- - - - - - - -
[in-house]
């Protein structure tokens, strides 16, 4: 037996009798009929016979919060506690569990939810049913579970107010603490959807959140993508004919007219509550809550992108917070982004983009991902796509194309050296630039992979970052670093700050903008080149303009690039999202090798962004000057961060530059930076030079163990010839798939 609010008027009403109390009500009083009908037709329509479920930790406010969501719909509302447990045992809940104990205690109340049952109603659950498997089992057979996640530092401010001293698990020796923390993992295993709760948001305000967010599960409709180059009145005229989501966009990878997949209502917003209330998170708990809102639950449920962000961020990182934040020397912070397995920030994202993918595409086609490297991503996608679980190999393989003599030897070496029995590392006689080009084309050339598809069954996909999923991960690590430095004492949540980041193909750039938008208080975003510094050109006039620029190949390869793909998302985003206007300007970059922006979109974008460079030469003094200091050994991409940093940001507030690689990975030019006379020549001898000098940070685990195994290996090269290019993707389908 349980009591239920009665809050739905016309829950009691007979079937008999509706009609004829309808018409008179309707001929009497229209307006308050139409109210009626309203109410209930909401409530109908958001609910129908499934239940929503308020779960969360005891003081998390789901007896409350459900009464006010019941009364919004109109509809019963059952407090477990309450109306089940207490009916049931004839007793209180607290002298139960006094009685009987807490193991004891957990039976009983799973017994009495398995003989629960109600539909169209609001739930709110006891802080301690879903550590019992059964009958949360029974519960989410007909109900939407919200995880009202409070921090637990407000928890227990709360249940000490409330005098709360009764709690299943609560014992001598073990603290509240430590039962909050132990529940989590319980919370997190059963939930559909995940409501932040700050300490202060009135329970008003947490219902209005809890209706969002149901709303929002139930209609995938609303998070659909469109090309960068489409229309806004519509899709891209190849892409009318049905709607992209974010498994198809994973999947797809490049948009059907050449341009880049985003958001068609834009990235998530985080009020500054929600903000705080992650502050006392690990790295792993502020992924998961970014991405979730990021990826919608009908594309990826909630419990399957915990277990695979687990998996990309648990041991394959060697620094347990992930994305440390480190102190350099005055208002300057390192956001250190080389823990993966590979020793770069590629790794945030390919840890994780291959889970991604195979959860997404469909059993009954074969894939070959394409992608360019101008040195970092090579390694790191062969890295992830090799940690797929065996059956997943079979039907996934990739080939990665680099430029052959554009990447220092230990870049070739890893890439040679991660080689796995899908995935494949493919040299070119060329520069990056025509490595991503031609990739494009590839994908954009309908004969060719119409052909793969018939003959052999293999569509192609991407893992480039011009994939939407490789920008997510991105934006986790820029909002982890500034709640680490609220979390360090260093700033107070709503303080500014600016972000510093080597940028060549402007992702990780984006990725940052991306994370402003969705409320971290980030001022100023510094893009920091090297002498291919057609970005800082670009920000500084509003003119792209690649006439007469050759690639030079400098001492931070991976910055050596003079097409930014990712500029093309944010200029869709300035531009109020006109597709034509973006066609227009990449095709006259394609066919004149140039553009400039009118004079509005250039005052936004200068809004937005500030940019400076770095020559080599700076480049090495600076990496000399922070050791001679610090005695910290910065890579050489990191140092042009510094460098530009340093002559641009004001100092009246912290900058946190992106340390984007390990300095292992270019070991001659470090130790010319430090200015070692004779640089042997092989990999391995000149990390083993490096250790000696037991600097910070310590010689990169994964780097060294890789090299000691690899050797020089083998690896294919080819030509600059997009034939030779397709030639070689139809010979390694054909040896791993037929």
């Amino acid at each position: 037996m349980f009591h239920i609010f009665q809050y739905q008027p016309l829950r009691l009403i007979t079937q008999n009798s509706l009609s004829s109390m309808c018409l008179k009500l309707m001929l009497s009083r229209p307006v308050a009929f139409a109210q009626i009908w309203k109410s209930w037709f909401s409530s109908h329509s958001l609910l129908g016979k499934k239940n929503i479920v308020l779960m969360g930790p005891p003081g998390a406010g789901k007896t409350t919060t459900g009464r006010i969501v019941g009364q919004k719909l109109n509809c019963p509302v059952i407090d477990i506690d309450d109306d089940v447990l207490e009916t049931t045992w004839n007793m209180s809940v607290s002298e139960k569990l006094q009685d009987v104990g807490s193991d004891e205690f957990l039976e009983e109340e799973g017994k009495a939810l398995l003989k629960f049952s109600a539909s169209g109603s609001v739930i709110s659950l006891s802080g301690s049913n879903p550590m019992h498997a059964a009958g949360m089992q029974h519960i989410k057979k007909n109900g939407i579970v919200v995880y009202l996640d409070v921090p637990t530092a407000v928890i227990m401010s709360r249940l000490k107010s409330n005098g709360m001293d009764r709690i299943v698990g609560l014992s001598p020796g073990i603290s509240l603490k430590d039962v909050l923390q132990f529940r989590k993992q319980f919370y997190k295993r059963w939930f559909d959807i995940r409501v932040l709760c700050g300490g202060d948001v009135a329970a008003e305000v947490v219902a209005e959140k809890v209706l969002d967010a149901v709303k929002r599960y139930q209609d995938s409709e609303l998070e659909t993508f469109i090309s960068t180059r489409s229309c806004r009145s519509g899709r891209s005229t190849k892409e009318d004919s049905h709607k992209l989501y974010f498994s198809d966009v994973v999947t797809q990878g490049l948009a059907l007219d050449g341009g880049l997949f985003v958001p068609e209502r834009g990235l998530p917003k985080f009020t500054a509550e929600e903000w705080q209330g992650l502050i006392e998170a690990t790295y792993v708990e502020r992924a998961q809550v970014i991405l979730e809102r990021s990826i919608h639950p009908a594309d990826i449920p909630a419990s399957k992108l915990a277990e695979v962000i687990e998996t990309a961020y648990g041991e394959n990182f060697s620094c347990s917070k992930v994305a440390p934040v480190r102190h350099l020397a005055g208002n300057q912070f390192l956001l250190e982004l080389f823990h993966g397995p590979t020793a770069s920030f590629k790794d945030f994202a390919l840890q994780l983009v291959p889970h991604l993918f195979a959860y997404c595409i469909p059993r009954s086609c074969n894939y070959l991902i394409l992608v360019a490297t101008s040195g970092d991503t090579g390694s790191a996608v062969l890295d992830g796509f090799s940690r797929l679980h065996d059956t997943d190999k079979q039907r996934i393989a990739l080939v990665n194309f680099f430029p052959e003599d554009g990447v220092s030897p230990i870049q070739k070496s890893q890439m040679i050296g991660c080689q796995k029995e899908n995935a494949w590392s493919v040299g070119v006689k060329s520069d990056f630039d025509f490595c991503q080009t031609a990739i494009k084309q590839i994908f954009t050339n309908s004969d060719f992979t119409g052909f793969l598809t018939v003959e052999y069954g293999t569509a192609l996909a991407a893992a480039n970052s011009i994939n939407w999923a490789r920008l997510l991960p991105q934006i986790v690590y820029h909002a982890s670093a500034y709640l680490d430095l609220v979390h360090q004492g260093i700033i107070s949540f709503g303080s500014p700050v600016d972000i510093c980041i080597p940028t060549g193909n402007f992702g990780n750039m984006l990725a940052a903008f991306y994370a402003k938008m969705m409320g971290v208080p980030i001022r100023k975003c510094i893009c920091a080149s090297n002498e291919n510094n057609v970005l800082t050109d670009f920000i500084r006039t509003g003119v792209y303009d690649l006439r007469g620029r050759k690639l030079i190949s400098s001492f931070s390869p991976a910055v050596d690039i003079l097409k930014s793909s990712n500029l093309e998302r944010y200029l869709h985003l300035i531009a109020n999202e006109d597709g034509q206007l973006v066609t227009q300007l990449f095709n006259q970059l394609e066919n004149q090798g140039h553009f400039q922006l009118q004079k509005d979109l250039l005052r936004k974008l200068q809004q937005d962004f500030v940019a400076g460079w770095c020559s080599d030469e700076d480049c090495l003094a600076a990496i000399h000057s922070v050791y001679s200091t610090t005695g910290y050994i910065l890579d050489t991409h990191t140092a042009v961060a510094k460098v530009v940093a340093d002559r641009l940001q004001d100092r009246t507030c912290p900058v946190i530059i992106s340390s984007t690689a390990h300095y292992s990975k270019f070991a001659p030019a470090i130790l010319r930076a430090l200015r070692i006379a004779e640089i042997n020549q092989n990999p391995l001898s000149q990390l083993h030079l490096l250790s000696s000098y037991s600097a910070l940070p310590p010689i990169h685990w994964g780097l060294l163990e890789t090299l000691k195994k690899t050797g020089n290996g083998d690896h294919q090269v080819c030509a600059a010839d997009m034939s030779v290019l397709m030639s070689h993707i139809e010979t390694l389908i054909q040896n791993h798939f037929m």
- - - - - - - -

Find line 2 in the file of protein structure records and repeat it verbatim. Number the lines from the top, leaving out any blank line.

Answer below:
């Protein structure tokens, strides 16, 4: 037996009798009929016979919060506690569990939810049913579970107010603490959807959140993508004919007219509550809550992108917070982004983009991902796509194309050296630039992979970052670093700050903008080149303009690039999202090798962004000057961060530059930076030079163990010839798939 609010008027009403109390009500009083009908037709329509479920930790406010969501719909509302447990045992809940104990205690109340049952109603659950498997089992057979996640530092401010001293698990020796923390993992295993709760948001305000967010599960409709180059009145005229989501966009990878997949209502917003209330998170708990809102639950449920962000961020990182934040020397912070397995920030994202993918595409086609490297991503996608679980190999393989003599030897070496029995590392006689080009084309050339598809069954996909999923991960690590430095004492949540980041193909750039938008208080975003510094050109006039620029190949390869793909998302985003206007300007970059922006979109974008460079030469003094200091050994991409940093940001507030690689990975030019006379020549001898000098940070685990195994290996090269290019993707389908 349980009591239920009665809050739905016309829950009691007979079937008999509706009609004829309808018409008179309707001929009497229209307006308050139409109210009626309203109410209930909401409530109908958001609910129908499934239940929503308020779960969360005891003081998390789901007896409350459900009464006010019941009364919004109109509809019963059952407090477990309450109306089940207490009916049931004839007793209180607290002298139960006094009685009987807490193991004891957990039976009983799973017994009495398995003989629960109600539909169209609001739930709110006891802080301690879903550590019992059964009958949360029974519960989410007909109900939407919200995880009202409070921090637990407000928890227990709360249940000490409330005098709360009764709690299943609560014992001598073990603290509240430590039962909050132990529940989590319980919370997190059963939930559909995940409501932040700050300490202060009135329970008003947490219902209005809890209706969002149901709303929002139930209609995938609303998070659909469109090309960068489409229309806004519509899709891209190849892409009318049905709607992209974010498994198809994973999947797809490049948009059907050449341009880049985003958001068609834009990235998530985080009020500054929600903000705080992650502050006392690990790295792993502020992924998961970014991405979730990021990826919608009908594309990826909630419990399957915990277990695979687990998996990309648990041991394959060697620094347990992930994305440390480190102190350099005055208002300057390192956001250190080389823990993966590979020793770069590629790794945030390919840890994780291959889970991604195979959860997404469909059993009954074969894939070959394409992608360019101008040195970092090579390694790191062969890295992830090799940690797929065996059956997943079979039907996934990739080939990665680099430029052959554009990447220092230990870049070739890893890439040679991660080689796995899908995935494949493919040299070119060329520069990056025509490595991503031609990739494009590839994908954009309908004969060719119409052909793969018939003959052999293999569509192609991407893992480039011009994939939407490789920008997510991105934006986790820029909002982890500034709640680490609220979390360090260093700033107070709503303080500014600016972000510093080597940028060549402007992702990780984006990725940052991306994370402003969705409320971290980030001022100023510094893009920091090297002498291919057609970005800082670009920000500084509003003119792209690649006439007469050759690639030079400098001492931070991976910055050596003079097409930014990712500029093309944010200029869709300035531009109020006109597709034509973006066609227009990449095709006259394609066919004149140039553009400039009118004079509005250039005052936004200068809004937005500030940019400076770095020559080599700076480049090495600076990496000399922070050791001679610090005695910290910065890579050489990191140092042009510094460098530009340093002559641009004001100092009246912290900058946190992106340390984007390990300095292992270019070991001659470090130790010319430090200015070692004779640089042997092989990999391995000149990390083993490096250790000696037991600097910070310590010689990169994964780097060294890789090299000691690899050797020089083998690896294919080819030509600059997009034939030779397709030639070689139809010979390694054909040896791993037929």